Can I just say, as another former Scout, that I agree wholeheartedly - the movement can be a exceptional force for good in the community, but only if it sticks to its principles and isn't used as a voluntary sector dumping ground for the marginalised. A lot of this smacks of the 'the state has failed, let's fob it off onto someone else' Tory thinking that isn't going to help. What it needs is resources, resources, resources.

How is that LDA economy drive going?

The Troll said...

How this will be financed is crucial as well. If it's all being left to the 'mayor's fund', then it could hit problems as london's bankers aren't really going to be crawling over each other to give up their bonuses at the moment.

Also it will be hard to calculate how much it will be 'extra' money rather than just a nifty way of taking credit for money that would have been donated elsewhere. Time will tell I guess.

Political Animal said...

I have to say that I found the 'strategy' sketchy at best, especially for six months work on the 'number one priority' of the administration. Whilst there are some good ideas, there is little that is ground breaking and a lot that sounds like we are about to relive the ninteenth century heyday of the liberal philantropist.

One section particularly stood out for me, though (p.18)
"There is an awful lot of work going on in London and an awful lot of money being spent trying to sort out young people. Sadly few of
the dozens of groups and charities involved can consistently demonstrate that what they are doing has any significant effect."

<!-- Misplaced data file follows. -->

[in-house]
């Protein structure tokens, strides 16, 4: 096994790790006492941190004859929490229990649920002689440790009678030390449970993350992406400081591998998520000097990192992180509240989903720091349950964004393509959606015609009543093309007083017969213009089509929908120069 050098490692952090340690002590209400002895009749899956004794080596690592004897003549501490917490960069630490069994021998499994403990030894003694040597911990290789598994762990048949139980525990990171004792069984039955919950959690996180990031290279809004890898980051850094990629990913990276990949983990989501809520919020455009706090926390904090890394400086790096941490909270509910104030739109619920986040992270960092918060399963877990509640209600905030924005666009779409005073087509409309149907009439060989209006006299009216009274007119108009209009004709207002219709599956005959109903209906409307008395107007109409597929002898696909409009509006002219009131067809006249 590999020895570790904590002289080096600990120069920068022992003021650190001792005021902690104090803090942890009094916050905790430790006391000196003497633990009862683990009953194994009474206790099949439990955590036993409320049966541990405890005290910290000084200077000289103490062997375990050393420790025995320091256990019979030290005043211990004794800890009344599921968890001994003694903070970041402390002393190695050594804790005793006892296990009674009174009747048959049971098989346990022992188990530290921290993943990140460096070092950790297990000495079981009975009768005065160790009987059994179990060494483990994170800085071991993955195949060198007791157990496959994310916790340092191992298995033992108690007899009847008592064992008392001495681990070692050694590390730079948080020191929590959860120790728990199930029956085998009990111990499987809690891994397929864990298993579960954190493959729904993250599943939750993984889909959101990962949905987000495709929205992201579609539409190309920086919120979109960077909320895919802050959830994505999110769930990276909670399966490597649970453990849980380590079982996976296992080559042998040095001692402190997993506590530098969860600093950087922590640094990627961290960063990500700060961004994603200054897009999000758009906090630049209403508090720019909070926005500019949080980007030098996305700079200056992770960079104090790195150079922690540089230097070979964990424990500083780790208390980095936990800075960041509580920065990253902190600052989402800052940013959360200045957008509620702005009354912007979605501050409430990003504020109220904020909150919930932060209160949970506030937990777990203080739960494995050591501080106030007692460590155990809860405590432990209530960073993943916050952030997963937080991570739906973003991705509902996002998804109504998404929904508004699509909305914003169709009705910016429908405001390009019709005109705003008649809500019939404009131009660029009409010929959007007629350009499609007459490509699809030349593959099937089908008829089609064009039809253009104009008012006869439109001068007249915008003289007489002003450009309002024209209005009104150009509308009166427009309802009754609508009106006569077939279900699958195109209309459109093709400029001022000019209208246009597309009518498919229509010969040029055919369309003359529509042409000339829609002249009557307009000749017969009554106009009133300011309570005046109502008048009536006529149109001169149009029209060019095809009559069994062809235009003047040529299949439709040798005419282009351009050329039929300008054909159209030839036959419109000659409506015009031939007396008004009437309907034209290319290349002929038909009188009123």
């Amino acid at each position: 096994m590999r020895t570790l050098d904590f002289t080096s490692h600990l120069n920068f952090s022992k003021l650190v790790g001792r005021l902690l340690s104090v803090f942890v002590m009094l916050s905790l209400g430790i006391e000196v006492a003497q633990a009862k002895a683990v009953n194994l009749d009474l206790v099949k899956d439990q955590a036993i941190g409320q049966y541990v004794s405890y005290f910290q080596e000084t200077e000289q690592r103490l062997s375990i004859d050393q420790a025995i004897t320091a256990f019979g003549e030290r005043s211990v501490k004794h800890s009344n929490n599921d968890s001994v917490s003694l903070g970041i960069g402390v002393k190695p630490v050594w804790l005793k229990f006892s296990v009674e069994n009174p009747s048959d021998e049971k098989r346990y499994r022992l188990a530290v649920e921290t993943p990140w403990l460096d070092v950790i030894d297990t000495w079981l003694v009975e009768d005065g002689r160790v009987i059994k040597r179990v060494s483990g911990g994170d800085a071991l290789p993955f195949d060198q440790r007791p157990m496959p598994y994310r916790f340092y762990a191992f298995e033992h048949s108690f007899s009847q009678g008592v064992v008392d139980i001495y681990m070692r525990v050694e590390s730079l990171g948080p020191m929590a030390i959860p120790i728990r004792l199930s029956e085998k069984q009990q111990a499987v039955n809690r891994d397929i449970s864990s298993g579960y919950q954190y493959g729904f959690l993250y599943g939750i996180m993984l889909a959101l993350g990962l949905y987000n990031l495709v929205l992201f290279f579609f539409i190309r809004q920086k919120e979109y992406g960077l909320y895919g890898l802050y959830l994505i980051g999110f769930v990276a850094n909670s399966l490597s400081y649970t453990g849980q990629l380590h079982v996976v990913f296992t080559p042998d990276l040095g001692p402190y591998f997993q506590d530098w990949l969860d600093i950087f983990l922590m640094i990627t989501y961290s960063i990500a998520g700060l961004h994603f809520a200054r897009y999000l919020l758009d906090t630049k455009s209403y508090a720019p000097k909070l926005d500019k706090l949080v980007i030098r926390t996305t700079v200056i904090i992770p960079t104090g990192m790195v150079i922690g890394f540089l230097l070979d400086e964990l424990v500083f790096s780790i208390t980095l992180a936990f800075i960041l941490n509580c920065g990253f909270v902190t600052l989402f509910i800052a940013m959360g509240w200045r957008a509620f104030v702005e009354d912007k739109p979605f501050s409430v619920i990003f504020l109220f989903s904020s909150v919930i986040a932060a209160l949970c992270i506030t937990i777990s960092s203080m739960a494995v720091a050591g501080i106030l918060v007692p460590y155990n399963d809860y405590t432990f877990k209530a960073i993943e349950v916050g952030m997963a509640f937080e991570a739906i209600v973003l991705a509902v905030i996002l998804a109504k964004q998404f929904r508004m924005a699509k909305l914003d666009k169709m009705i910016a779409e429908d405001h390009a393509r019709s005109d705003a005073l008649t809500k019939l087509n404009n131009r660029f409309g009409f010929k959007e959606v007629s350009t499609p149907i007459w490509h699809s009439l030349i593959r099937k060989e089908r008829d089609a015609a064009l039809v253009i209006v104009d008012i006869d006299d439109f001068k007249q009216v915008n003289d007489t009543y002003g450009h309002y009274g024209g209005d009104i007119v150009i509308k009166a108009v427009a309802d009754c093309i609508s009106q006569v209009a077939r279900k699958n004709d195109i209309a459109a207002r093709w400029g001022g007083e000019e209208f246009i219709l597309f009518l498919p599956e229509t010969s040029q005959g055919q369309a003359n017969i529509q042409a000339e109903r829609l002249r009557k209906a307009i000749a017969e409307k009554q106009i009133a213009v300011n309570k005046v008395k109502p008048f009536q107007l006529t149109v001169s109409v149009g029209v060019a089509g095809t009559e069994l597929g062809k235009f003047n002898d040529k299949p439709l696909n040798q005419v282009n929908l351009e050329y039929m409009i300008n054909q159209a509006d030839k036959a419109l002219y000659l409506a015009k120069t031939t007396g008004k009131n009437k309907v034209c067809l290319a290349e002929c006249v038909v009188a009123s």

An interesting rhetorical approach to take from an administration that we were told wanted to harness the skills and capacity of the third sector - basically insulting their efforts to 'sort out' (are you allowed to say that?) young people. Someone evidently decided it was far more important to carry on fighting the war of Gilligan's Ear over the LDA grants.

The Troll said...

Yes, I also notice a number of other contradictions.

The most obvious of these was the statement that there should not be a 'systemisation' of the voluntary sector and then going on to propose just that.

You're right in saying that it is overly vague in places, but hopefully that will be fleshed out in the final strategy. The key test for me is whether the idea of the mayor's fund will be used as a cover to cut LDA funding elsewhere.

Also I am a little worried that these kinds of policy-floating operations are just an attempt to appear to be doing something, whilst putting it off.

These first six months have seen very little in the way of real action or vision, but it is still relatively early days. I don't think that we should be made to wait for too much longer though.

asquith said...

I believe Boris is moving away from Clarksonism & will do so even more as soon as he realises that right-wing populist bollocks simply won't work in governing a large & complex city.

He probably knows by now that Livingstone was largely a success & he needs to continue many of his policies. If the sort of fuckwits who comment at Tory Home, & libertarian tits don't like it, he won't be shedding any tears.